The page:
Here, TS children show the largest peak of all groups in the earlier P3 subcomponent around 300–350 ms after flanker onset. A recent study using a Go/Nogo-paradigm (Shephard et al., 2015) in a similar cohort with a broader age range did not report differences in ERP correlates between children with TS and control children. The authors analyzed the P3 complex in a longer time-window from 300 to 650 ms. Interestingly, two distinct subcomponents of the P3 can be appreciated during this period, which each show a differential amplitude pattern between the groups, where indeed the TS group grand average has highest amplitudes during the earlier subcomponent (see Figure 3 in Shephard et al., 2015). Similarly, another experiment from the same group, the authors assessed goal directed learning and showed distinct P3 peaks, where the earlier peak consistently had higher amplitudes in TS (Shephard, 2013, pp. 102–103). With respect to children with ADHD who showed the smallest amplitude across outcomes here, it is interesting to note that the data presented by a prior study had the same pattern for this component at the central site around 300ms after flanker onset, as well as across flanker conditions (see figure 2 and 4 at Cz in Albrecht et al., 2008). Interestingly, in this dataset, the P3 component seemed reduced in children with ADHD (Albrecht et al., 2008, personal communication).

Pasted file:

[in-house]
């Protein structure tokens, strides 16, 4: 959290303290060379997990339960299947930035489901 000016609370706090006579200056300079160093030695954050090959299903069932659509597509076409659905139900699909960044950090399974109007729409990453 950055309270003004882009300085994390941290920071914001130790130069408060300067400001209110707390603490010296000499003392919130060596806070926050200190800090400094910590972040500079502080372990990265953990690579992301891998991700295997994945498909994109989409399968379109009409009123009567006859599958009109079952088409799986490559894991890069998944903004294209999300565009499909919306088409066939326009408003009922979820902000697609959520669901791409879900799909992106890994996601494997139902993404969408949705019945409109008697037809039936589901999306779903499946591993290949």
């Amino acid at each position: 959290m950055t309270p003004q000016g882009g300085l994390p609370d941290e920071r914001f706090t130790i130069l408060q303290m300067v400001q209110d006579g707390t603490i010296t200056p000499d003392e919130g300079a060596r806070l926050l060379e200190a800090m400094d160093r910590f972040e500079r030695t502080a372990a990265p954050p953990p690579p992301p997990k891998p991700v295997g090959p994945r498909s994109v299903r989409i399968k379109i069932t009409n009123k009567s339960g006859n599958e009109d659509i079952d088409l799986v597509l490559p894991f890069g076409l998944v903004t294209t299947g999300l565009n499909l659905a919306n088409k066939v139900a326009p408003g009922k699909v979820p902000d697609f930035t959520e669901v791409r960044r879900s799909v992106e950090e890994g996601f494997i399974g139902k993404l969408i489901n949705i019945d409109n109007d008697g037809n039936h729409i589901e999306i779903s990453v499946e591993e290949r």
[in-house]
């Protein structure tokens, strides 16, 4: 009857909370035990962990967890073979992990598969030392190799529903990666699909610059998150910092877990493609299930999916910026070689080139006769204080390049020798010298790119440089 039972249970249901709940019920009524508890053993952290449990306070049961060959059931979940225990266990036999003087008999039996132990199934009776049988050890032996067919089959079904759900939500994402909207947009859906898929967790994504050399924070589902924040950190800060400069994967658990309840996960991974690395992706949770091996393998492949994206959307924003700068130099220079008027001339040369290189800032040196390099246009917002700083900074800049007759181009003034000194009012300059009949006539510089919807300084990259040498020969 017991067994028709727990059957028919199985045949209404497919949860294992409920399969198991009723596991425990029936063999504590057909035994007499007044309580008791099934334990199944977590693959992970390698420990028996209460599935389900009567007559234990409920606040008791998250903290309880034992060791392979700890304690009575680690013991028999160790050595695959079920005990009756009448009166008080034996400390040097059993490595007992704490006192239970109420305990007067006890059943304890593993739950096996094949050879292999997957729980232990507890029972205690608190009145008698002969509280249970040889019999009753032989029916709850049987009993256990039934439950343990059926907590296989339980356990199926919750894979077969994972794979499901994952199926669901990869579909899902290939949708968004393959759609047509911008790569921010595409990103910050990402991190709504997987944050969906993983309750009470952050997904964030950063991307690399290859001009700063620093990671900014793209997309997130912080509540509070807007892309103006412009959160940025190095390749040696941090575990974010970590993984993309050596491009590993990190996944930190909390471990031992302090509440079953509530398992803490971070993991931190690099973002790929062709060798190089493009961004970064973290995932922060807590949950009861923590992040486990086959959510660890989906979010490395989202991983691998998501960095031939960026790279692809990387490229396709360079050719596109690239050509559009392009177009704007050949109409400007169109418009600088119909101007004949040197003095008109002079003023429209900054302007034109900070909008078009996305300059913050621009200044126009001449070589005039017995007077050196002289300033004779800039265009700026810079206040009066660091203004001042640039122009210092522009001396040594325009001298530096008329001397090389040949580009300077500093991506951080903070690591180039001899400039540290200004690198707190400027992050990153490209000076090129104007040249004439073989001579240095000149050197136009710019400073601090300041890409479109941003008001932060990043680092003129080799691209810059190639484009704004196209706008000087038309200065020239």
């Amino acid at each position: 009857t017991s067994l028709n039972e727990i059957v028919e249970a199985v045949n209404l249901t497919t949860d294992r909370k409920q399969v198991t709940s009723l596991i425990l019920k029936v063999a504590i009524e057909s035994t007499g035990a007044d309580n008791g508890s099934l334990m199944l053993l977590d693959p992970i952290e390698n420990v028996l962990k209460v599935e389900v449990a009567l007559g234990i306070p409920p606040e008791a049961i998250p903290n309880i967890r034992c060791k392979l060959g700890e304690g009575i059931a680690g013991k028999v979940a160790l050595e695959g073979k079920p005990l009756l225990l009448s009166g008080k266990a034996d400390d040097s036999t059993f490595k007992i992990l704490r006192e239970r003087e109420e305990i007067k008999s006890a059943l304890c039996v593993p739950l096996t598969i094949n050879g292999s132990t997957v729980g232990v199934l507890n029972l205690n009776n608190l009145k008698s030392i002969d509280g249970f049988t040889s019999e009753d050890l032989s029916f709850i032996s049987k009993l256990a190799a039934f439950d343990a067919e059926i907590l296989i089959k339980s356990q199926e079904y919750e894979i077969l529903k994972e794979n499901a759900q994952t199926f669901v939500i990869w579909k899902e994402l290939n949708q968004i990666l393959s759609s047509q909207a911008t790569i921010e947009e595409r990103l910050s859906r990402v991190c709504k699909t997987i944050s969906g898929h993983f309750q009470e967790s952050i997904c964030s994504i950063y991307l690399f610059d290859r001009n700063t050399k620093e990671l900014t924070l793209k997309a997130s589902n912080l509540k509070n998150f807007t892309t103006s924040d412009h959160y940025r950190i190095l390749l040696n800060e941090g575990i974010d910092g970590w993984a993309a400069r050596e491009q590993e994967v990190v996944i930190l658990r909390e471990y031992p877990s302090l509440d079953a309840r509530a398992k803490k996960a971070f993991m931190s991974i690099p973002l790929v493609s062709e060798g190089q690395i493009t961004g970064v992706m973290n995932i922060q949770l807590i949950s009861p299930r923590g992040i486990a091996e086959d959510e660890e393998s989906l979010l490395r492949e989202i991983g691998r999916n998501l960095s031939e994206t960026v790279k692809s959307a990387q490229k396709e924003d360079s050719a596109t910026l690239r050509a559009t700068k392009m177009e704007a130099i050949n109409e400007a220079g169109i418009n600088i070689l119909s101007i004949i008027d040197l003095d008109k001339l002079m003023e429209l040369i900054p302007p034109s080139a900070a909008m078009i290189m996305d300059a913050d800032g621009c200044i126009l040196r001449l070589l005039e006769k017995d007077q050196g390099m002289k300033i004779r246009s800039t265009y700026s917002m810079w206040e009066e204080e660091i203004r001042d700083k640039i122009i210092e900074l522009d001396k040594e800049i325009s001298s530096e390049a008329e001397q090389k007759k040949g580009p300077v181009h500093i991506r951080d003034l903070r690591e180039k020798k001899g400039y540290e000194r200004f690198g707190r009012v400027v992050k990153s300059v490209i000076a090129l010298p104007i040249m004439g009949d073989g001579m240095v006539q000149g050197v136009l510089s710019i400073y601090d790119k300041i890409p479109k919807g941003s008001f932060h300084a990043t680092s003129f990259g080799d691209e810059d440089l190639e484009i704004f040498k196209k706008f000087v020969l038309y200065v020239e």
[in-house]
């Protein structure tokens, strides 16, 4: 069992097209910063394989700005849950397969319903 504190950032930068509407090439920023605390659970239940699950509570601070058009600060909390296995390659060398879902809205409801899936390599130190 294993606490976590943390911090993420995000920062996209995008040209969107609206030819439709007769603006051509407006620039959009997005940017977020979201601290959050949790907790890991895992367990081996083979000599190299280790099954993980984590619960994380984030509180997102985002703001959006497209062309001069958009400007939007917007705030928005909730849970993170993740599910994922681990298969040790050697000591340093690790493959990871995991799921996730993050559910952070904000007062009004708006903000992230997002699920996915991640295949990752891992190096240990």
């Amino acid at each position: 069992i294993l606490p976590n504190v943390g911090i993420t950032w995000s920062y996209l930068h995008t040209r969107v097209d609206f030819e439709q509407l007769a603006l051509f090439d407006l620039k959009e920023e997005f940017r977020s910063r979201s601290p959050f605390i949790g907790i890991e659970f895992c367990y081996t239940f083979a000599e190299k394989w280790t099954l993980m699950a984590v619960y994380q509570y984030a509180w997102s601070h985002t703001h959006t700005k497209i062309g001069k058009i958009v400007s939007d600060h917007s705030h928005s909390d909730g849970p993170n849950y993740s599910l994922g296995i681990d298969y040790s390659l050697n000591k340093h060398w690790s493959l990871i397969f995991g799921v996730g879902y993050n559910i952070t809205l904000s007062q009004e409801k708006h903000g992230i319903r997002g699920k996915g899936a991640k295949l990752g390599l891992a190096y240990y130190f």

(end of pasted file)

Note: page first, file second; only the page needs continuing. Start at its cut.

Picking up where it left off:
While there are some notable exceptions (Albrecht et al., 2008), many studies using simple choice response tasks in children do not find specific differences in N2 between ADHD and controls (e.g., Banaschewski et al., 2004; Broyd et al., 2005; Wiersema et al., 2006; Spronk et al., 2008). In our data, we saw a small frontal N2 component (not shown), but we did not find any clear negative modulation for incompatible and erroneous trials, or any group differences in the location and latency range of N2 that is typically present in flanker tasks in healthy young adults (e.g., Eichele et al., 2010b). Similarly, in this data we did not see a distinct ERN, or specific group differences therein, which may be explained by the clear developmental effect in this component, in the sense that our sample on average has an immature response (Davies et al., 2004). Due to the close interrelation between the ERN and the midfrontal N2, we can also speculate that frontal lobe maturation might affect N2 in the same way (Brydges et al., 2012; Tamnes et al., 2013).